July 5 7:00 PM - July 6 10:00 PM
Shenandoah Riding Center
Galena, IL United States

Additional Information

Since 1975, the Shenandoah Riding Center has provided a pro rodeo in conjunction with Independence Day celebrations. The Freedom Reins Pro Rodeo hosts two nights of amazing entertainment through eight fiercely competitive and exhilarating competitions.

Friday, July 5th and Saturday July 6th.

Gates open at 4:30pm. Rodeo showtime is 7pm.

Ride the mechanical bull before the rodeo each night.

Free fireworks immediately following each performance.

Plus the After Party featuring Ten Gallon Hat both nights.

Tickets are available HERE.   Ticket prices:

0-4          Free

5-12       $20 online in advance

13+        $15 online in advance

A long history of entertaining people
The rodeo was born out of emulating skills used between horses and cattle to do tasks in ranch living. This entertainment, however; needs to be as safe as possible. Our Freedom Reins Pro Rodeo is a sanctioned rodeo. This means, among other things, there are governing rules and regulations for the competitions that protect the safety and well-being of competitors and animals.

A look at rodeo events
Rodeo competitions are broken into two categories: Timed and rough stock events.

Timed events are judged on agility, speed, and accuracy. There are roping events, barrel racing, and steer wrestling. The rough stock events require courage (or craziness!) in hanging on while a 1,000-to 2,000-pound animal tries bucking off the cowboy in eight seconds.
The roping events come from ranch work where cattle were caught for branding or medical treatment. Ranchers always look to be efficient, but also to never harm the animals.

In the tie-down event, cowboys rope a running calf and tie it down on the ground within three seconds. Girls' breakaway is, in essence, the tie-down competition without the calf being thrown to the ground and tied. Calves become steers, and steers are much bigger and heavier. Therefore, team roping requires two people to rope a full-grown steer.

The last two of the timed events are unique in their own right. Barrel racing puts agility and speed to the test. Riders race a cloverleaf pattern that for most of us the inertia around the barrels alone would send us one way and the horse in the opposite direction!

Steer wrestling most dangerous event
Contrary to many people’s impressions, steer wrestling is the single most physically dangerous event. Cowboys jump off a speeding horse to wrestle a full-grown steer to the ground. Aside from the threat the sheer mass a steer has to a cowboy, there are also horns to contend with during this “wrestling-to-the-ground” exercise.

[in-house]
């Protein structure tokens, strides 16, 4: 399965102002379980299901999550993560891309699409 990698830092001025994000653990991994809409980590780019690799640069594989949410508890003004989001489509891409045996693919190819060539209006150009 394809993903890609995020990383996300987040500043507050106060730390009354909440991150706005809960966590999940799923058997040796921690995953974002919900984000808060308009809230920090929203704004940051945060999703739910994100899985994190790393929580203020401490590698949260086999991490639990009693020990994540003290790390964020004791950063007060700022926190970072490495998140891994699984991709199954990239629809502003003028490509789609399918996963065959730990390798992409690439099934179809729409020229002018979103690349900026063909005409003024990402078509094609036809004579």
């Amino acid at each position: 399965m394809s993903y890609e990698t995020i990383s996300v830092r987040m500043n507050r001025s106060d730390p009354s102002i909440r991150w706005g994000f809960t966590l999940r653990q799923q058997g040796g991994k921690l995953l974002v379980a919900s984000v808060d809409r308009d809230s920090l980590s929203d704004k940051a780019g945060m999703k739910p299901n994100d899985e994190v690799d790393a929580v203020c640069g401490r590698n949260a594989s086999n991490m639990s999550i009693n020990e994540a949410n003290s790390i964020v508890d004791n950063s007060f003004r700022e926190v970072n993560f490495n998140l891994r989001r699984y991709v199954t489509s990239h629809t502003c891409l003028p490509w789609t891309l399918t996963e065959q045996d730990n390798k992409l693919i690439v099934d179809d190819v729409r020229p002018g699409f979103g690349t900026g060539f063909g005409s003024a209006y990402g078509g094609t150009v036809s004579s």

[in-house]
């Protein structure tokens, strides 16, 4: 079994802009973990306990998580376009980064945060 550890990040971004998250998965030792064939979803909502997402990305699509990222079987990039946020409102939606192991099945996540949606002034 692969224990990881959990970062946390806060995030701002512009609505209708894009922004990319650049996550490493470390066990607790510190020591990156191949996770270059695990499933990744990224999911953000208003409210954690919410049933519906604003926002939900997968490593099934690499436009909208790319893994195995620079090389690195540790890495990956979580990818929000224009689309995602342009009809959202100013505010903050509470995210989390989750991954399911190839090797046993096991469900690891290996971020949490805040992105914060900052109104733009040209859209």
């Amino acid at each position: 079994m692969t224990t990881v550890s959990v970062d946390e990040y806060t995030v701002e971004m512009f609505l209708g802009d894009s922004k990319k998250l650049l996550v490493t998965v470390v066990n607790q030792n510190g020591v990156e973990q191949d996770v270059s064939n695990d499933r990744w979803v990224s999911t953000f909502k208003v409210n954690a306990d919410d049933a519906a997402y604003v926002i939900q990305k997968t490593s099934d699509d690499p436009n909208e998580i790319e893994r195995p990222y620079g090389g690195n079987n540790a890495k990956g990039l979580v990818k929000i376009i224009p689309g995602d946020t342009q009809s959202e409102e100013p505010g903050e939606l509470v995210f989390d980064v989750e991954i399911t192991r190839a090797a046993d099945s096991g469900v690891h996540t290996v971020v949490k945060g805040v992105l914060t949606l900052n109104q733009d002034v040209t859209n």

Regardless of the overwhelming skill needed in steer wrestling, it is often the rough stock events that have people on the edge of their seats. Bronc riding (bareback or on a saddle) has strict limitations for the rider. The cowboy is only allowed to hang on via a lead rope (in layman’s terms). The strength and technique of the cowboy, along with the athleticism of the bronc determines the score.

Riding 2,000 pounds of muscle
Finally, the rodeo’s “big event” for most people, is bull riding. Up to 2,000 pounds of muscle and an unpredictable temperament make this event an adrenaline rush to watch! Bull riding is often referred to as “the most dangerous eight seconds in sports.”

Because bulls can unexpectedly attack the cowboy who has fallen to the ground, rodeo clowns are poised and ready to distract the bull; keeping the cowboy safe.
A fun fact for rodeo trivia is that the average bucking bronc and bull only work five minutes a year in the arena!

Food and fun for the whole family
Gates open at 4 p.m. to purchase and enjoy the FREE Family Fun Fair. Food trucks and tents, offering a variety of options can feed the family dinner (please no coolers). Plus, a beer tent will keep the adults cool. There will also be shopping opportunities for cowboy merchandise, Freedom Reins items, and Grab Life by the Reins clothing. ATMs are available on site.

There are some bleachers, however, most people enjoy sitting on their blankets on the hillside.

We love our pets just as much as you do, but they are not allowed at Shenandoah Riding Center. Please, leave them home.

If you have any questions, please feel free to call or text Shenandoah Riding Center at 815-777-9550 or email info@shenandoahridingcenter.com.

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Gallery Credit: Katherine Gallagher